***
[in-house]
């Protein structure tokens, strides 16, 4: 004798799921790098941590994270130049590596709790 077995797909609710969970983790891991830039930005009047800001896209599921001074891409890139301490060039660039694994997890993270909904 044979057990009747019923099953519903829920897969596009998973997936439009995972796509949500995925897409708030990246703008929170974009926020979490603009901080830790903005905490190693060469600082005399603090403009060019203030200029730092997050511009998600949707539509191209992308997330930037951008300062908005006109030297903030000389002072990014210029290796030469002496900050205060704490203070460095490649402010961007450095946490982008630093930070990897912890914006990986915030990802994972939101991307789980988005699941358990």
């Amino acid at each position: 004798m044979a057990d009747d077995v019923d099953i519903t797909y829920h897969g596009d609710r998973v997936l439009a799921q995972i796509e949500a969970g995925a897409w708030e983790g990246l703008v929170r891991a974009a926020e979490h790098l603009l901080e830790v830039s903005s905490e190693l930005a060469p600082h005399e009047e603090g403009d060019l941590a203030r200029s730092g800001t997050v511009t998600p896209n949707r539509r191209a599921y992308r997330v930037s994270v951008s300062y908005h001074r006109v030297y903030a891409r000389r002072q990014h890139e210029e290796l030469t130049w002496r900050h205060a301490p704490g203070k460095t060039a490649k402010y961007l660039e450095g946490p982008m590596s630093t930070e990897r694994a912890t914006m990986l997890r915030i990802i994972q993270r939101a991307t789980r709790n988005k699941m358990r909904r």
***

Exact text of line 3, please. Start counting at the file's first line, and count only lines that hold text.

């Amino acid at each position: 004798m044979a057990d009747d077995v019923d099953i519903t797909y829920h897969g596009d609710r998973v997936l439009a799921q995972i796509e949500a969970g995925a897409w708030e983790g990246l703008v929170r891991a974009a926020e979490h790098l603009l901080e830790v830039s903005s905490e190693l930005a060469p600082h005399e009047e603090g403009d060019l941590a203030r200029s730092g800001t997050v511009t998600p896209n949707r539509r191209a599921y992308r997330v930037s994270v951008s300062y908005h001074r006109v030297y903030a891409r000389r002072q990014h890139e210029e290796l030469t130049w002496r900050h205060a301490p704490g203070k460095t060039a490649k402010y961007l660039e450095g946490p982008m590596s630093t930070e990897r694994a912890t914006m990986l997890r915030i990802i994972q993270r939101a991307t789980r709790n988005k699941m358990r909904r």